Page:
Enabling Speech


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The course starts by providing a quick overview of some of Azure’s AI services and what you're going to build.

You'll then be shown:

  • How to create a searchable knowledge base using the question answering service
  • How to create a bot and connect it to the knowledge base
  • How to create a web chat app and connect it to the bot
  • How to enable spoken input and output in the chatbot

Learning Objectives

  • Describe Azure AI services
  • Create a knowledge base using the question answering service
  • Create a bot and connect it to the knowledge base
  • Create a web chat app and connect it to the bot
  • Enable spoken input and output

Intended Audience

  • Azure AI engineers


  • Experience with Azure
  • Experience with writing code (not mandatory)


The GitHub repository for this course is at


The last step to accomplish our goal is to get our chatbot to support speech input and output. First, I’ll show you a simple way to add speech, although it’s not suitable for production use, and then I’ll explain how you’d use a more robust method.

The code I’m going to use for a speech-enabled version of the web chat is much longer than the other one, so I put it in the GitHub repository for this course. By the way, I didn’t write this code. It’s a sample from Microsoft. Download speech.html from the repository. Then go back into the App Service Editor, right-click in the files area, and select “Upload Files”. Select the speech.html file.

This code only works on some browsers, such as Chrome and Edge. In one of the supported browsers, paste the app’s URL in the address bar. Then go to the Web Chat channel configuration and copy the first secret key. Now go back to the address bar in the browser, add “?s=” and then paste the secret key. You wouldn’t want to use this method in production because you’d have to reveal this key to all of your users, which would be a security problem.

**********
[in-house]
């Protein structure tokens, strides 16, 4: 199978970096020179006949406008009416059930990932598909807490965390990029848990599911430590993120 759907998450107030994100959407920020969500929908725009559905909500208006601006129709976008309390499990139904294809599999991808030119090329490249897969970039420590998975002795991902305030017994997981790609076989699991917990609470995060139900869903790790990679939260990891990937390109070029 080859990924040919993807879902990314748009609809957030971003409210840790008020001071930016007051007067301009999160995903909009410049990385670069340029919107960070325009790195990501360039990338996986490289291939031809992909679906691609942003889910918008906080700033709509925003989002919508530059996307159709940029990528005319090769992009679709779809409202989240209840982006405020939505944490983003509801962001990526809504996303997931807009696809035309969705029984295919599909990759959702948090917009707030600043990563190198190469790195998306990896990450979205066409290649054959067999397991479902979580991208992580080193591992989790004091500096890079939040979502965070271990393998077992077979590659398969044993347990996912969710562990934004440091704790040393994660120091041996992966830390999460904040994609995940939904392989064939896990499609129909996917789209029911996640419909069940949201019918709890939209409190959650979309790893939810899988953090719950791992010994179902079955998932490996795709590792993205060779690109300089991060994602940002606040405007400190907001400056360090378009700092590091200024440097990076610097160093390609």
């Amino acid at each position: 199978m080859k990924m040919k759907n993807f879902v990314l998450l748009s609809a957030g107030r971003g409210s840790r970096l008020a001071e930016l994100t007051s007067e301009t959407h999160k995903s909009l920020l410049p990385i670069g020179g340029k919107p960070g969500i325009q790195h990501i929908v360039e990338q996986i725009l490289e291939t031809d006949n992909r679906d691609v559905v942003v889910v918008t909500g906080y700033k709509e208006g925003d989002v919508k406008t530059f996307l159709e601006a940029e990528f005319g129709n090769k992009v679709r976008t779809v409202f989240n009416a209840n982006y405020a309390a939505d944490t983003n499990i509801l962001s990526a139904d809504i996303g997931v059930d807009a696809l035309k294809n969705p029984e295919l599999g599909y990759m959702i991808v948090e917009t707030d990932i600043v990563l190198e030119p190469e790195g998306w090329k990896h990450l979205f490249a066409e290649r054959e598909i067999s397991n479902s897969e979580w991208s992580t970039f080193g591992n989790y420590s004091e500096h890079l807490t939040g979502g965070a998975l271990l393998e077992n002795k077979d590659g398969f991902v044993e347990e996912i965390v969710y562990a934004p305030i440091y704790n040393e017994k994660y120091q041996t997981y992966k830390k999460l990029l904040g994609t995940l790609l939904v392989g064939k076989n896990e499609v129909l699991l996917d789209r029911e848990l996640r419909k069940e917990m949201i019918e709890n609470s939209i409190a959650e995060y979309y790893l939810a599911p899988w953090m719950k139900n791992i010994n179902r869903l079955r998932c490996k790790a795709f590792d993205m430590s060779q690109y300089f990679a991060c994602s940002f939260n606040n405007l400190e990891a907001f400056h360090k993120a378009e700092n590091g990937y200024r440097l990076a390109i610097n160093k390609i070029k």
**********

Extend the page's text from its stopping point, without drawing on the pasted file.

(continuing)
First, let’s make sure it’s connected to the bot. Type “run bot offline” again. Good, it’s working. Now let’s try speech input. Let’s ask it something else, like how to remove a bot. When you click the microphone icon, your browser might ask you if you want to allow it to use your microphone. If it does, then click “Allow”. Great, it read the answer too.

Now, to add speech to your bot in a production-ready way, here’s what you’d need to do. First, to make sure it will work on all browsers, create an instance of the Speech Service, which is part of Cognitive Services. Then create a Direct Line Speech channel in your bot and connect it to the Speech service you created. Next, make sure that your App Service has web sockets enabled so that the bot can communicate with the Direct Line Speech channel. You also need to select “Enable Streaming Endpoint” in your bot’s configuration.

Finally, you need to add code to your bot that uses the Speech SDK to do speech recognition and speech synthesis. The code will have to authenticate with the Speech service first. To avoid having to expose the secret key for the Speech service, this code would need to retrieve a token from the Speech service. The token would expire after 10 minutes, so a hacker couldn’t use it to access your speech service after that.

It takes quite a while to set all of this up, and it’s outside the scope of this course, so I won’t be demonstrating it. If you’re interested in learning more, you can read the tutorial at this URL.

And that’s it for building our chatbot. Please give this course a rating, and if you have any questions or comments, please let us know. Thanks!


About the Author
Learning Paths

Guy launched his first training website in 1995 and he's been helping people learn IT technologies ever since. He has been a sysadmin, instructor, sales engineer, IT manager, and entrepreneur. In his most recent venture, he founded and led a cloud-based training infrastructure company that provided virtual labs for some of the largest software vendors in the world. Guy’s passion is making complex technology easy to understand. His activities outside of work have included riding an elephant and skydiving (although not at the same time).